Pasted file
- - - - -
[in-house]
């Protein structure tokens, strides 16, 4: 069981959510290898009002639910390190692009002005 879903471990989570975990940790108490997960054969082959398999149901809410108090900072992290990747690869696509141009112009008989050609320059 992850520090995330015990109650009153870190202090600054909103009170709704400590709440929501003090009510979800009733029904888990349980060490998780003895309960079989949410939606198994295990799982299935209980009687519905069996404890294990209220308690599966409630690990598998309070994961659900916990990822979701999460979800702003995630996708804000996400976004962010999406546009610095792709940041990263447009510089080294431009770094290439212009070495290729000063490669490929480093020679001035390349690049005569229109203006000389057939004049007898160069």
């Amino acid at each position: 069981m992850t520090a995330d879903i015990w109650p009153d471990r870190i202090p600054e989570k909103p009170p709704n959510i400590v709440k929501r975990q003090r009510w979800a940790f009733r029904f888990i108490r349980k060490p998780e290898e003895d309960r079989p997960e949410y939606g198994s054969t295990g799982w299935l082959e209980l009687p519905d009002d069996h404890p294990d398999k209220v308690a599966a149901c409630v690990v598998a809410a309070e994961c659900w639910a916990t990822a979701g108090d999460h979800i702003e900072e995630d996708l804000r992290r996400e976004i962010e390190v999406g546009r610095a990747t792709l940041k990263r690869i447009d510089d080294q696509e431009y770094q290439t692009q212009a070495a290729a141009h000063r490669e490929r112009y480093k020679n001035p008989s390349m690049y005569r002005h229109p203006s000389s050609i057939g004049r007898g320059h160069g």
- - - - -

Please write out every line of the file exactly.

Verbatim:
[in-house]
């Protein structure tokens, strides 16, 4: 069981959510290898009002639910390190692009002005 879903471990989570975990940790108490997960054969082959398999149901809410108090900072992290990747690869696509141009112009008989050609320059 992850520090995330015990109650009153870190202090600054909103009170709704400590709440929501003090009510979800009733029904888990349980060490998780003895309960079989949410939606198994295990799982299935209980009687519905069996404890294990209220308690599966409630690990598998309070994961659900916990990822979701999460979800702003995630996708804000996400976004962010999406546009610095792709940041990263447009510089080294431009770094290439212009070495290729000063490669490929480093020679001035390349690049005569229109203006000389057939004049007898160069």
């Amino acid at each position: 069981m992850t520090a995330d879903i015990w109650p009153d471990r870190i202090p600054e989570k909103p009170p709704n959510i400590v709440k929501r975990q003090r009510w979800a940790f009733r029904f888990i108490r349980k060490p998780e290898e003895d309960r079989p997960e949410y939606g198994s054969t295990g799982w299935l082959e209980l009687p519905d009002d069996h404890p294990d398999k209220v308690a599966a149901c409630v690990v598998a809410a309070e994961c659900w639910a916990t990822a979701g108090d999460h979800i702003e900072e995630d996708l804000r992290r996400e976004i962010e390190v999406g546009r610095a990747t792709l940041k990263r690869i447009d510089d080294q696509e431009y770094q290439t692009q212009a070495a290729a141009h000063r490669e490929r112009y480093k020679n001035p008989s390349m690049y005569r002005h229109p203006s000389s050609i057939g004049r007898g320059h160069g």